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Five ideas

What people should be talking about
Sunday, May 6, 2007 | 10:25 a.m. CDT; updated 8:02 p.m. CDT, Monday, July 21, 2008

[1] War over Iraq

President Bush vetoed a war spending bill passed by Congress that would have imposed timelines to withdraw U.S. troops from Iraq. The bill called for a six-month pullout starting in either July or October, depending on the war’s circumstances. The legislation also proposed more than $100 million in emergency spending for the conflict.

The bill’s supporters say the veto defies the wishes of the American people, who, polls show, are growing more uncomfortable with the war. They also criticized Bush for declining the emergency fund, saying the President seeks a “blank check” for the war.

Bush contends that U.S. military leaders also oppose a withdrawal. He says telling Iraqi insurgents when the U.S. is going to pull out would give insurgents an advantage and that a deadline would impose impossible standards on the military. Bush blamed Democrats for playing politics with the war and U.S. troops.

How and when should U.S. troops begin to withdraw to ensure the least amount of chaos in Iraq?

[2] Cheating scandal

Officials have uncovered a cheating scandal involving 34 graduate students at Duke University’s Fuqua School of Business. The scandal revolved around a take-home exam and other assignments. Nine students could be expelled as a result of the cheating and 15 others could be suspended for a year. Others could receive a failing grade. The students will be allowed to finish classes and have until mid-May to appeal the school’s findings.

The Fuqua School of Business is one of the nation’s best and most competitive business schools; U.S. News & World Report ranked the school 12th in the nation in 2007. The school accepted 36 percent of its applicants last year.

Cheating is not unique to Duke, however. According to a Rutgers University survey, 56 percent of the graduate business students questioned said they cheated in 2005.

What, if anything, can university officials do to reduce student cheating?

[3] Prioritizing projects

With $450 million in capital projects looming over the next 10 years and not nearly enough money, Columbia officials asked residents last week what projects the city should begin first. The list includes some $212 million worth of new projects scheduled for the next two fiscal years and $146 million worth of projects currently underway.

The Capital Improvements Plan is the city’s five-year blueprint for rebuilding or replacing aging infrastructure. The money funds a variety of things including railroads, sewer lines, stormwater projects, streets, transit and public safety improvements. Sales taxes and bond issues help fund the projects.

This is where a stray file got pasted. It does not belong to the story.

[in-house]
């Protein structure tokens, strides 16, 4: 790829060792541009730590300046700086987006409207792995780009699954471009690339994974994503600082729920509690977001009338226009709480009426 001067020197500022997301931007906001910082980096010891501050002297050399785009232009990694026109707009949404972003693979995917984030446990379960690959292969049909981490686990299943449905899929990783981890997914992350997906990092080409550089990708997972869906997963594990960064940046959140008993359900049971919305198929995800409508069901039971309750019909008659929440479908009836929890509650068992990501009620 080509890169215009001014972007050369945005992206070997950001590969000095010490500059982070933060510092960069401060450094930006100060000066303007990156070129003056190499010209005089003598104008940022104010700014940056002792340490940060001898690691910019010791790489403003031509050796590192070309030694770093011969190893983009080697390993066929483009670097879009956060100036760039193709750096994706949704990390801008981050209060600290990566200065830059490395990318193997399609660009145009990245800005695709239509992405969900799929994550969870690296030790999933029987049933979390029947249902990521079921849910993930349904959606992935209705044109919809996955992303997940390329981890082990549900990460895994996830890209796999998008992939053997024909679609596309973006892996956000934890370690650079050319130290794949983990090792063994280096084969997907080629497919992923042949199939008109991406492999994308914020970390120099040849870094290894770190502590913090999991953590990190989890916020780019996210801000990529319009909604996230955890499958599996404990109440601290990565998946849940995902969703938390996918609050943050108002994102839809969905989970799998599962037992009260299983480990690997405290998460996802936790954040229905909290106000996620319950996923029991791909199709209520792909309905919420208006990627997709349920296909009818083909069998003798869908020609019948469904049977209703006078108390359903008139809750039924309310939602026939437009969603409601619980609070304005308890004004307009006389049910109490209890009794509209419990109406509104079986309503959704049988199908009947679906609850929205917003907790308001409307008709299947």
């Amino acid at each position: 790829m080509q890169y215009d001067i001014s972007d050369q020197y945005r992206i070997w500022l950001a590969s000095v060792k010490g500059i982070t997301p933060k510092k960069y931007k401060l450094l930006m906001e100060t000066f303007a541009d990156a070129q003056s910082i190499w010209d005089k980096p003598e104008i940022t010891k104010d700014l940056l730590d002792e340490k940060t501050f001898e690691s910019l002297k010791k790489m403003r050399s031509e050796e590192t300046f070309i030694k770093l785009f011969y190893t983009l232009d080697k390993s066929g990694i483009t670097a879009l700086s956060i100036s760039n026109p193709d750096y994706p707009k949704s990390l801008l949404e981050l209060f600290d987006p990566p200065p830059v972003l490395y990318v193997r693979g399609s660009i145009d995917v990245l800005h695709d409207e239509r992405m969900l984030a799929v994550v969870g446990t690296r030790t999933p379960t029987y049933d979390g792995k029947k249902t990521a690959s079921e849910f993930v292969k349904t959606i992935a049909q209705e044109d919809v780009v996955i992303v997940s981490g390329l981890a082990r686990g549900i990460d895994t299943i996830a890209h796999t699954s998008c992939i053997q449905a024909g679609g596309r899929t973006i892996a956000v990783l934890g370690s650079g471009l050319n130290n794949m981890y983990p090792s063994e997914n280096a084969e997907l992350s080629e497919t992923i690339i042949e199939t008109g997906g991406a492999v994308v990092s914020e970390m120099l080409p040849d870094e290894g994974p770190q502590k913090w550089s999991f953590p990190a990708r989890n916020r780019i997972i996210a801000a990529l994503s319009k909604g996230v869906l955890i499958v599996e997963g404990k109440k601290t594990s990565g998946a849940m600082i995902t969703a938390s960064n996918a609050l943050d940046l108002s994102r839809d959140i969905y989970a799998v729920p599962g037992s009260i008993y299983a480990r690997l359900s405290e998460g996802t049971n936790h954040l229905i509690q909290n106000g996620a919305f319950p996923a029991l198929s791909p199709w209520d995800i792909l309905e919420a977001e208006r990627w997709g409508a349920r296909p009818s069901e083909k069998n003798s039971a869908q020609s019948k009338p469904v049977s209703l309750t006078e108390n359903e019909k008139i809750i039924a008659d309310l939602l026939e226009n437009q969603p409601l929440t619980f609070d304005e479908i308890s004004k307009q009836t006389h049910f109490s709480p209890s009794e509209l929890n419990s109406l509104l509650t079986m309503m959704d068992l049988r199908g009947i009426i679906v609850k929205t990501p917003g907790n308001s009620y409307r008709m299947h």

The request for citizen input on the projects comes early this year. Usually the city asks residents for their thoughts during the summer or fall, when officials hold three public hearings regarding the city’s budget. City leaders urged residents to begin reviewing the list of potential projects, which can be found at gocolumbiamo.com.

How would you prioritize Columbia infrastructure needs?

[4] Abortion law

Parents whose teenage girls have abortions can sue the people who helped them obtain the procedure, the Missouri Supreme Court ruled Tuesday. The state upheld a 2005 law stating, “No person shall intentionally cause, aid or assist a minor to obtain an abortion without consent.” The law allows parents and guardians to seek compensation for emotional harm and punitive damages.

In making the decision, the court rejected several arguments previously posed by Planned Parenthood, which said the law could limit its freedom of speech by prohibiting counseling and the distribution of abortion information. Tuesday’s ruling did not infringe on either of those rights, although Planned Parenthood said the ruling would place an unfair burden on young girls who want an abortion.

But Missouri Right to Life, which helped write the new law, said it is aimed at prohibiting actions such as paying for a minor’s abortion or taking a minor to an out-of-state clinic without her parents’ permission.

What does this ruling mean for young women trying to get an abortion?

[5] Free trips

Gov. Matt Blunt reported Tuesday that he received $21,500 in free out-of-state trips last year. Among the excursions were a $6,000 trip to visit Missouri troops in Iraq and Afghanistan funded by the U.S. Department of Defense. He also took a trade trip to Europe, visited a biotechnology trade show in Chicago and attended a Japanese Chamber of Commerce program in New Jersey, all paid for by the Hawthorn Foundation, a nonprofit group meant to attract new industries to the state.

Blunt’s expenses totaled more than any other state official. The governor’s spokeswoman said Blunt was representing Missouri during many of the out-of-state trips.

Republican Lt. Gov. Peter Kinder tallied $11,700 in free out-of-state trips last year. That included a Hawthorn Foundation-funded trip to China and a trip to New York to hear the St. Louis Symphony.

Democratic Secretary of State Robin Carnahan reported $3,500 in trips to New Orleans and Boston.

What problems do you think could arise when government officials take trips funded by interest groups?


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